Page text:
A few days ago I read an article on inq7.net about the University of the Philippines, where I spent all four years of high school and two years of college. (Well, it was more than two years, but I cut and dropped so many classes that my total credits only added up to two years.)
Anyway, it seems that Emerlinda Roman, the current president of the university (first female one, if I'm not mistaken), is advocating a 300% increase in the per-unit college tuition fees for two campuses - the flagship Diliman campus and the health-sciences-focused Manila campus. Predictably, students staged protests against the proposed fee hikes, and at first I was sympathetic. After all, a 300% increase is huge! I was surprised at the size of the tuition hike she was proposing, but then as I continued reading the article I almost choked on the Coke I was drinking.
I was stunned to find out that U.P. only charged PHP300 per unit. Yes, just 300 pesos! That was what they were charging 17 years ago, when I was still a student! Seventeen whole years without tuition hikes. Seventeen years! Even here in the US with its low inflation, that's a very long time, but in the Philippines, where inflation is an ever-present fact of life (and dizzyingly high by first world standards), that's absolutely mind-boggling.
It was during my sophomore year that the university raised tuition fees to their current levels. Back then there was a lot of talk about how the school was failing its mission to educate the country's best minds regardless of economic standing, and the solution they came up with was the tuition hike to PHP300/unit, combined with something called STFAP (Socialized Tuition Fee Assistance Program).
STFAP classified students into nine "brackets", depending on their family income. Fees were assessed on a rising scale depending on the student's ability to pay. Students at the top bracket (9) paid full tuition, while students in the lower brackets paid ever-decreasing fees. Those at the very lowest brackets actually got money back from the university, with the caveat that they always take full loads and that they passed all their classes (no drops, incompletes, or failures). It was a fair concept, though it also triggered massive protests when it was first implemented. I personally liked the idea, because I knew that so many students who went to UP actually came from some very wealthy families that had the financial wherewithal to pay much, much more.
I don't know all the details, but from reading the article I'm under the impression that the STFAP income cutoffs were either not indexed for inflation or were indexed in such a way that it didn't keep pace. The end result is that very few people now qualify for the lowest brackets, and that the majority of students are now having to pay full tuition because they fall under bracket 9. When I was a student, my mom's income alone (she was a senior editor at the Manila Chronicle) was enough to push me into bracket 9. That was a moot point, though, because my dad was a professor at the university (still is), and all children of faculty were automatically classified as bracket 5 (free tuition; miscellaneous fees only) or lower.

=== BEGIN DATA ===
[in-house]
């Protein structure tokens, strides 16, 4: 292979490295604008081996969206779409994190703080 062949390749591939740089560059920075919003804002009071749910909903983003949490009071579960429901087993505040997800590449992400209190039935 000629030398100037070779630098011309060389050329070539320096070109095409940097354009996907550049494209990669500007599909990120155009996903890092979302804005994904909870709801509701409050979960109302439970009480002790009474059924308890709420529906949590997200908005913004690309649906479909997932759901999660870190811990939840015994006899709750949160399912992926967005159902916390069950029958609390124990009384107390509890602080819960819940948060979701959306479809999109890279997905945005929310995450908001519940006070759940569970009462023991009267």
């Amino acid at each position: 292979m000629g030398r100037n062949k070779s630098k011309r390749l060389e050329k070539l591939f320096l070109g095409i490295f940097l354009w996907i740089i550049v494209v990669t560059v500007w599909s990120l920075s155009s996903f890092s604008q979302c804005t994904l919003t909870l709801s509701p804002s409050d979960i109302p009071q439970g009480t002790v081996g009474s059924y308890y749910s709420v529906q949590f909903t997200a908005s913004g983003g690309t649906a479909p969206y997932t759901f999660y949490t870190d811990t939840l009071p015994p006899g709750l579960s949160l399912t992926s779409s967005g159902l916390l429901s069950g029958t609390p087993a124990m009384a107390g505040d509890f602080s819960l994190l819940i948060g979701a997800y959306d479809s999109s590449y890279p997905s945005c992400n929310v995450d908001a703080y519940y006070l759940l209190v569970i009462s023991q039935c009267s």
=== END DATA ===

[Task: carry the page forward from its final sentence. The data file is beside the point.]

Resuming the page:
And now, 17 years later, I'm appalled to find out that the STFAP classifications are so out of whack with the present economic reality. If someone's parents now make what my mom made back then, they would be REALLY hurting. They would be borderline poor, if not solidly so, and it would be very hard for them to finance a child's education at U.P. if they had to pay full tuition.
The University of the Philippines is the crown jewel of the state university system, and its flagship campuses (Diliman and Manila) are extremely selective, with admit rates on par with (or even lower than) such schools as UC Berkeley or even Stanford. Its mission is to educate the country's best and brightest. And it cannot do that if it doesn't have the money to do so. Everyone knows that the Philippine government is (a) poor, (b) corrupt, and (c) very corrupt. The result of this combination is that it never gives enough funds to the university. In view of this, and in view of the fact that tuition hasn't changed in seventeen years, I really think that the naysayers should just quit protesting.
Yes, a 300% increase is going to be quite a shock. But then again, people have had 17 years of calm. The solution, I think, is to revamp the STFAP to make the income cutoffs more reflective of today's economy, and to index it to inflation so that it never falls behind again. At the same time, I think it's only right that the university increase its fees. Its competition in tha higher education arena (Ateneo and La Salle) surely charge astronomical fees in comparison. When U.P. raised its fees to PHP300/unit, Ateneo was already charging PHP600/unit. I don't even want to know how much it is now. A state university should of course be expected to cost far less than a comparable private school, but the difference should not be this glaring.
The school deserves better. The students deserve better. The faculty deserves better. Money is needed to pay the faculty well, to maintain facilities, and to keep up with technological change. Everyone needs to ante up. And that includes the students.
Bill pointed out a few errors and omissions in my previous post about our weekend:
1. The wine we had at Original Joe's only cost $21, not $32
2. He had had five beers, not four, by the time we saw Spongebob Squarepants
3. At Faultline Brewery I had gnochi with dungeness crab and he had a giant cheeseburger
4. The "red dragon roll" we had at the sushi place had shrimp, not salmon